During the launch of the Redmi 5, Xiaomi’s Global VP and India Head, Manu Jain said that phone improves upon its predecessor in design, performance and camera. Let’s see how the new phone stacks up to its predecessor in terms of specifications.
Xiaomi has just launched the successor to Redmi 4 series of smartphone called the Redmi 5 (obviously). During the launch of the device the company’s Global VP and India Head, Manu Jain said that the Redmi 5 improves upon its predecessor in three areas, namely design, performance and camera. Let’s take a look at the new things the Redmi 5 brings to the table based on those three parameters.
First, let’s take a look at how the two phones stack up in terms of specifications.
The most obvious difference between the two phones is the design. While the Redmi 4 sported a 16:9 aspect ratio, the new phone sports an 18:9 display aspect ratio. This means that while the Redmi 5 sports a larger 5.7-inch display as compared to the 5-inch display on the Redmi 4 (review), it is still only a few millimeters wider than its predecessor. The Redmi 5 is 72.8mm wide, while the Redmi 4 is 69.96mm wide.
The Xiaomi Redmi 5 is powered by Qualcomm’s new Snapdragon 450 SoC. The new octa-core chipset is based on the 14nm FinFET process. The Redmi 4 on the other hand, is powered by the Snapdragon 435 SoC, which is manufactured using the 28nm process. As a result, the new chipset offers much improved performance. On top of this, you should also get better battery efficiency, which is an important factor considering that the new phone has a 3000mAh battery has compared to the 4100mAh found on the old device.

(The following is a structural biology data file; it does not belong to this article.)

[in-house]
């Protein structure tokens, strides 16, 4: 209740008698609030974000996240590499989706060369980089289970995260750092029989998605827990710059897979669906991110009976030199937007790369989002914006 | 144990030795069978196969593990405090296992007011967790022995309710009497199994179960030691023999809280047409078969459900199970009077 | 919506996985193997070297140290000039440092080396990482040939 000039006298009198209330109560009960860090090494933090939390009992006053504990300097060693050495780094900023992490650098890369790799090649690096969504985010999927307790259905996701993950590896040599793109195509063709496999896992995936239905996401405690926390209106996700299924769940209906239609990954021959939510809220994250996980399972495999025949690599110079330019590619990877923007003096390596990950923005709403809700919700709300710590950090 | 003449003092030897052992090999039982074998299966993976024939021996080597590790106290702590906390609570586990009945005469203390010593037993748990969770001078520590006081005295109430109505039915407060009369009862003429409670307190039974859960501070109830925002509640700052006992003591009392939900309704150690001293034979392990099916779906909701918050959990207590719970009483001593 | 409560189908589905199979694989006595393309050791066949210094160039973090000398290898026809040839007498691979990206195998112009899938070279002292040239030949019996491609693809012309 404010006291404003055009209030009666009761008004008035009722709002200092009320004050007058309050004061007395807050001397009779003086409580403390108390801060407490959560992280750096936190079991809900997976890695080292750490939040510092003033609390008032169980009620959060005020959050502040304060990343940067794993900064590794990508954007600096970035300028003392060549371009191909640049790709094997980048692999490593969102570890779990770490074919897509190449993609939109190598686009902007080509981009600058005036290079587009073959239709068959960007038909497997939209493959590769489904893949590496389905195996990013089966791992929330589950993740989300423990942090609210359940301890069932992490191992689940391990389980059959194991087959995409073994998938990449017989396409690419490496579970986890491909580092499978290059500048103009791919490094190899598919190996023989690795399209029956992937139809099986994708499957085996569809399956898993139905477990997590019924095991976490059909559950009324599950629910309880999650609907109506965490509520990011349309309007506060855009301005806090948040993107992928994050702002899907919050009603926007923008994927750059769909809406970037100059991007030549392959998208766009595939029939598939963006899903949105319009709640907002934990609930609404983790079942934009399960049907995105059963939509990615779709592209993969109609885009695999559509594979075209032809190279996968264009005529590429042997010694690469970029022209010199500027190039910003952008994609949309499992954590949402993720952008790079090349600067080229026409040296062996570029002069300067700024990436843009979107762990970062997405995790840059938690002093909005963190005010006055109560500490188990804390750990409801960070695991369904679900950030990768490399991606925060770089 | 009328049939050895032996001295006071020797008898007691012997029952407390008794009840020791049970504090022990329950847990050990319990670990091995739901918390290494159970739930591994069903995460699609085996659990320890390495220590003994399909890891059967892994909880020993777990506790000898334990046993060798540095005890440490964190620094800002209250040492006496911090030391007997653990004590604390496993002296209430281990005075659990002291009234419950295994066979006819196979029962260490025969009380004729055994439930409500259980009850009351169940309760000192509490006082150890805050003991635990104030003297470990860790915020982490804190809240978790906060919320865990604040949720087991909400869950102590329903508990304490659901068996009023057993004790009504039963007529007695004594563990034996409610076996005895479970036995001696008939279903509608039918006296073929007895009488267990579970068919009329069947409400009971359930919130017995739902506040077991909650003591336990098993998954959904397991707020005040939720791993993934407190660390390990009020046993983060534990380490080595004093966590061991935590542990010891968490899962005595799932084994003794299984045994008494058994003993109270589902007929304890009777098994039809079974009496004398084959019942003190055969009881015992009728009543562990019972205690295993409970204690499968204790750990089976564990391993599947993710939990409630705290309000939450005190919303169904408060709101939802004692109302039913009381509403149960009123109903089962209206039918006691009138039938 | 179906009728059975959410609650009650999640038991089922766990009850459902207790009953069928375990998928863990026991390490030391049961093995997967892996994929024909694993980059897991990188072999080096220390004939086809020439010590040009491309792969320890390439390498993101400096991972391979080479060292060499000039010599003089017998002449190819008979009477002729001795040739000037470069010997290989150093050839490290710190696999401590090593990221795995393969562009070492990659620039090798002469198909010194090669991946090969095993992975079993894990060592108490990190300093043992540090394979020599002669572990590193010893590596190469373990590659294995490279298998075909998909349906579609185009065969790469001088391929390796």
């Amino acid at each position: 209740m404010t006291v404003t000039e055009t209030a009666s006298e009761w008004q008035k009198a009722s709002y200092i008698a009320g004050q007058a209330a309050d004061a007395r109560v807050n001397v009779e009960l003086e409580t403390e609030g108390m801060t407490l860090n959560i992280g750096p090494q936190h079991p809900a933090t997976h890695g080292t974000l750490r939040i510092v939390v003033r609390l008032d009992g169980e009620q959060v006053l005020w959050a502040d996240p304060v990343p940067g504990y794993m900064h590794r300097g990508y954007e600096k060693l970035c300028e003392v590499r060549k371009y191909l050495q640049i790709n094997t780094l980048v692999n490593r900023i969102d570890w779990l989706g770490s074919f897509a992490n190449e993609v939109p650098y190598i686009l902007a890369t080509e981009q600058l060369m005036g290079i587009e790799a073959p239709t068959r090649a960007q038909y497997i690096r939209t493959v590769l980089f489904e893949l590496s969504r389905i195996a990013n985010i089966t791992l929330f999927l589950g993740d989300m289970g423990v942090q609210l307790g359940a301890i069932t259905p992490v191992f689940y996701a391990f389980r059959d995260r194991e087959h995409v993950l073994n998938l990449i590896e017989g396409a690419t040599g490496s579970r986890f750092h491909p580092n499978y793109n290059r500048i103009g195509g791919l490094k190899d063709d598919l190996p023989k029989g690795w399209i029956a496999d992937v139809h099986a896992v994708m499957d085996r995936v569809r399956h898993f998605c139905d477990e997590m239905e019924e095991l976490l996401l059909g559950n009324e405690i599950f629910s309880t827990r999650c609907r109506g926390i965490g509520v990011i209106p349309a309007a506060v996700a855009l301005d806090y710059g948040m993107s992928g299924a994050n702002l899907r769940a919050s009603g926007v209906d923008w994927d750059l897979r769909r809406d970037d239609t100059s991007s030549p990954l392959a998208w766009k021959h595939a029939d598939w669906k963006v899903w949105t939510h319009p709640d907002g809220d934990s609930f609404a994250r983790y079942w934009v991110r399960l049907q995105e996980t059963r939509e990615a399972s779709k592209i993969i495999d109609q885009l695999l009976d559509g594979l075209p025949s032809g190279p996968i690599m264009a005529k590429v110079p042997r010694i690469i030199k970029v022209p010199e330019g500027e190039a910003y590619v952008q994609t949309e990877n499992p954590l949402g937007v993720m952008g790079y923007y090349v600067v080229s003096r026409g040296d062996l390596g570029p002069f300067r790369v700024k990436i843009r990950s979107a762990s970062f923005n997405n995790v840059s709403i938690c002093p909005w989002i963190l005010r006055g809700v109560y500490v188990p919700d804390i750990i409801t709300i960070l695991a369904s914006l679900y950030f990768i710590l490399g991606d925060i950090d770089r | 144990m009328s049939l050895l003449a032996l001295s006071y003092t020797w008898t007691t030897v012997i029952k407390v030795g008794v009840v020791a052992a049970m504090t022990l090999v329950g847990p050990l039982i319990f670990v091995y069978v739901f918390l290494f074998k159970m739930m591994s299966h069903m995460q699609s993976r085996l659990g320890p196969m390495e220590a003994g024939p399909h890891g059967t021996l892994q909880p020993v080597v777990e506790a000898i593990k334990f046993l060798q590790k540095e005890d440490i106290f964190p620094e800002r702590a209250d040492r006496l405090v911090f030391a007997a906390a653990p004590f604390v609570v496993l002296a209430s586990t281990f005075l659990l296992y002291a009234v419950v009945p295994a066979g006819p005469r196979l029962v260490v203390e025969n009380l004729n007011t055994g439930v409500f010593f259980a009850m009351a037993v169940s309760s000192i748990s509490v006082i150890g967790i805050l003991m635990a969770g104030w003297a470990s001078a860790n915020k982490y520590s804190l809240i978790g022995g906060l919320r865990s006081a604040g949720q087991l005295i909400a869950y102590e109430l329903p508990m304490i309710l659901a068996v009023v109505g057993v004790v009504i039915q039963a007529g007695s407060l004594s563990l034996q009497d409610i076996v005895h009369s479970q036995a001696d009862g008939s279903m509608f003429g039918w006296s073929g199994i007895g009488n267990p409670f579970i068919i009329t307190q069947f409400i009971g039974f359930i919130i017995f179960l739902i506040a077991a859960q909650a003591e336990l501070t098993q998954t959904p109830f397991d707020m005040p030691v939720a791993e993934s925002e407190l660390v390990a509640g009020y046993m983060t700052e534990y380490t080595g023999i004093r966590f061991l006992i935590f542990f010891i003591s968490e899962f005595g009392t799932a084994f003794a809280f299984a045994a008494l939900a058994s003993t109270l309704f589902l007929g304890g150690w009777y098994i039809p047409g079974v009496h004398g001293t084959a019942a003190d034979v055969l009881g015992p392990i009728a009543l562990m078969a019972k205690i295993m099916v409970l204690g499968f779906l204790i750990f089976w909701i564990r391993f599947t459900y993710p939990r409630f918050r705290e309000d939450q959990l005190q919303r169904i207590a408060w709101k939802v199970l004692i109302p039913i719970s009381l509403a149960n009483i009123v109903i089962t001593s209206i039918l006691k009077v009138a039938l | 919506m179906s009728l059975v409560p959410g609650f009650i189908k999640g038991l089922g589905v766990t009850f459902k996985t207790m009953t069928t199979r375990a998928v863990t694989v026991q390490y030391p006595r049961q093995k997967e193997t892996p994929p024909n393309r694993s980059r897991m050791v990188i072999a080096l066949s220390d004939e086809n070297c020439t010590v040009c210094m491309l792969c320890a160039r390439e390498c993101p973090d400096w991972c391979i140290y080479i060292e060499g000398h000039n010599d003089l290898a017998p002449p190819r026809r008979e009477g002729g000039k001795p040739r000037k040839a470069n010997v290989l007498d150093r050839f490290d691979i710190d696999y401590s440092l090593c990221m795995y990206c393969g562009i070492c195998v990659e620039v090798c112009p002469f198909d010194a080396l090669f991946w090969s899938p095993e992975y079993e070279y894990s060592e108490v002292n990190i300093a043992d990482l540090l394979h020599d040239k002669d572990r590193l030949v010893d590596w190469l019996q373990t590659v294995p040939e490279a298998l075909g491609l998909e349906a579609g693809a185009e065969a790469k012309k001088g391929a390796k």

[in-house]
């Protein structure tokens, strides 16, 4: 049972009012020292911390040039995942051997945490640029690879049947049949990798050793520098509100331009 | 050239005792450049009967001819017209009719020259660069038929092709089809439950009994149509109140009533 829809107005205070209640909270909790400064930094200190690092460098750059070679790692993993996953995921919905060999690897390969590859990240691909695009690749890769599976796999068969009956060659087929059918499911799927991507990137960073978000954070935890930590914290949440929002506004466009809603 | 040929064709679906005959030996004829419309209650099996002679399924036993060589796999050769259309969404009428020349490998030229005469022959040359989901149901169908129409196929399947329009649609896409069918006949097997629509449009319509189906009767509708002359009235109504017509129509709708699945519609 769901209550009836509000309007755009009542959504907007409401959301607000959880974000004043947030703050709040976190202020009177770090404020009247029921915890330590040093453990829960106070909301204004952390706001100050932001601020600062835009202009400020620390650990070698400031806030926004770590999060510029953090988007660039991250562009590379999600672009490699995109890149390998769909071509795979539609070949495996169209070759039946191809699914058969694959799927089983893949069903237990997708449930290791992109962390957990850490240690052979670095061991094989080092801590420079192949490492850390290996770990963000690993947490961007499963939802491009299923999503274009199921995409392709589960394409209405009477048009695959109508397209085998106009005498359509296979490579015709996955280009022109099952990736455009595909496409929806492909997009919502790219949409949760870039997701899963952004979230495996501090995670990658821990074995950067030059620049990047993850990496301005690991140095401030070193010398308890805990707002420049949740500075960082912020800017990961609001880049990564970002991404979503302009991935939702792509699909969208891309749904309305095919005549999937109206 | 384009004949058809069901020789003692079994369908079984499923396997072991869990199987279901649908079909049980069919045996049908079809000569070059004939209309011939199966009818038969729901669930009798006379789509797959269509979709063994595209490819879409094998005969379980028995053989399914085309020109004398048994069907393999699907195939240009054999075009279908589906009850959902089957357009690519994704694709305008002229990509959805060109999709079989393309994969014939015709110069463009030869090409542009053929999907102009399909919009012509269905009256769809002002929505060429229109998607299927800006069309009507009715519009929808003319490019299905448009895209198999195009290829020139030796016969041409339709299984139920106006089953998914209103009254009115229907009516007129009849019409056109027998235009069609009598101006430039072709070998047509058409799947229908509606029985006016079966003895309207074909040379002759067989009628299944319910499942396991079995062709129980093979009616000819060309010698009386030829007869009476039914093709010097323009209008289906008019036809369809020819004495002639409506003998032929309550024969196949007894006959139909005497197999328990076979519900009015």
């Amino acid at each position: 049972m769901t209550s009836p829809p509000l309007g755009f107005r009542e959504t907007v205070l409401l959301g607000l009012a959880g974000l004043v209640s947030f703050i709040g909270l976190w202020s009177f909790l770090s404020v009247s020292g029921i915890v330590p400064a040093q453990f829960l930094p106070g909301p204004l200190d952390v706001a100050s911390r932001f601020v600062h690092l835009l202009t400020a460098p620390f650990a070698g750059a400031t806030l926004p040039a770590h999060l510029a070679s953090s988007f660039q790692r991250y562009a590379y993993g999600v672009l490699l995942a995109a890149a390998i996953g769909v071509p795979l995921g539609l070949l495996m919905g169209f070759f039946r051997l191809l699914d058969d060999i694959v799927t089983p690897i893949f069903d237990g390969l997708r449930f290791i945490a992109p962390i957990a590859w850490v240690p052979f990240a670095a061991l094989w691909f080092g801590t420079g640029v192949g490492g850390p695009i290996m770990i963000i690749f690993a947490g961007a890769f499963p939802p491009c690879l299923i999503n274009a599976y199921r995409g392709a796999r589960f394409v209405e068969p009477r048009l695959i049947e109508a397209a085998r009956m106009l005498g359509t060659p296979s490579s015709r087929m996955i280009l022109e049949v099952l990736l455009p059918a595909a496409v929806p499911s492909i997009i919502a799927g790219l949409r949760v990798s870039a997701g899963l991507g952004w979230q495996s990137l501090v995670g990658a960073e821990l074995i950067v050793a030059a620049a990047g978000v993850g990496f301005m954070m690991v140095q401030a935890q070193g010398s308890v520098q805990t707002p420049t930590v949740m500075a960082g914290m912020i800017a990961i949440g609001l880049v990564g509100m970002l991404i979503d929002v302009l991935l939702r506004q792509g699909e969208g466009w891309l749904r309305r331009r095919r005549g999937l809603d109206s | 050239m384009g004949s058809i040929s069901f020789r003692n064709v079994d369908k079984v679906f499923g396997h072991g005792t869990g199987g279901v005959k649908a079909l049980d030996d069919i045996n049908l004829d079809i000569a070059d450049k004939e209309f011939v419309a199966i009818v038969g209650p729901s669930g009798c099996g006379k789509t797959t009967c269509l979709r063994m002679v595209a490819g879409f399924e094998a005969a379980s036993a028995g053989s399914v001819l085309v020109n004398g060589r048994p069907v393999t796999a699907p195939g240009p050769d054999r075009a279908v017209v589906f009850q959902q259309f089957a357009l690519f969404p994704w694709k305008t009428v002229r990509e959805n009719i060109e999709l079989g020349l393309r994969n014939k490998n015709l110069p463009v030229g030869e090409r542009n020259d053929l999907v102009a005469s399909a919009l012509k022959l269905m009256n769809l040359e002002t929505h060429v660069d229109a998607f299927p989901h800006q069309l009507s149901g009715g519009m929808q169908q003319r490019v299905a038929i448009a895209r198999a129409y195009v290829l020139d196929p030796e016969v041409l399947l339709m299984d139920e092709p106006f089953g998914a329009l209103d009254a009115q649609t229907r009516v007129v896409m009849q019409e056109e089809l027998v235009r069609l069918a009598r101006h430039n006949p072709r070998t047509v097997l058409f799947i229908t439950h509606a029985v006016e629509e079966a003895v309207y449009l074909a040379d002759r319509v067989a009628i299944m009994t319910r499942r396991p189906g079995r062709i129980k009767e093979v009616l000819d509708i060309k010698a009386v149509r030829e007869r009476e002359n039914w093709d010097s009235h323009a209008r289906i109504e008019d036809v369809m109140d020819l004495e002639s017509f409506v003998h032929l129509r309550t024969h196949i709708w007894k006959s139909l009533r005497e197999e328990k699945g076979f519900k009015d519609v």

Of course, you’ll have to wait for our full review to know how much of a difference the new chipset makes. However, our review of the Vivo V7 should give you a fair understanding of what you can expect. You can check out your full review of the Vivo V7 here.
The Xiaomi Redmi 5 also comes with a 12MP rear camera as opposed to the 13MP sensor used by the Redmi 4. Xiaomi says that the sensor on the new phone has 1.25μm pixel size that should take in more light. In return, this should improve low light imaging on the new phone. However, the rear camera has a smaller aperture size of f/2.2 as compared to the f/2.0 aperture size used by the Redmi 4. Once again, you’ll have to wait for our full review to see how the large pixel, but smaller aperture size affects low light imaging in the new phone.
On paper, the Redmi 5 seems like a pretty big improvement over the Redmi 4 in terms of design and performance. The switch to a smaller aperture in the new phone is putting the low-light imaging capability of the Redmi 5 in doubt. But considering the improvement that the cameras on the Redmi Note 5 (review) and Note 5 Pro (review) were over the Redmi Note 4, we can keep our hopes up. Wait for our full review to know more.
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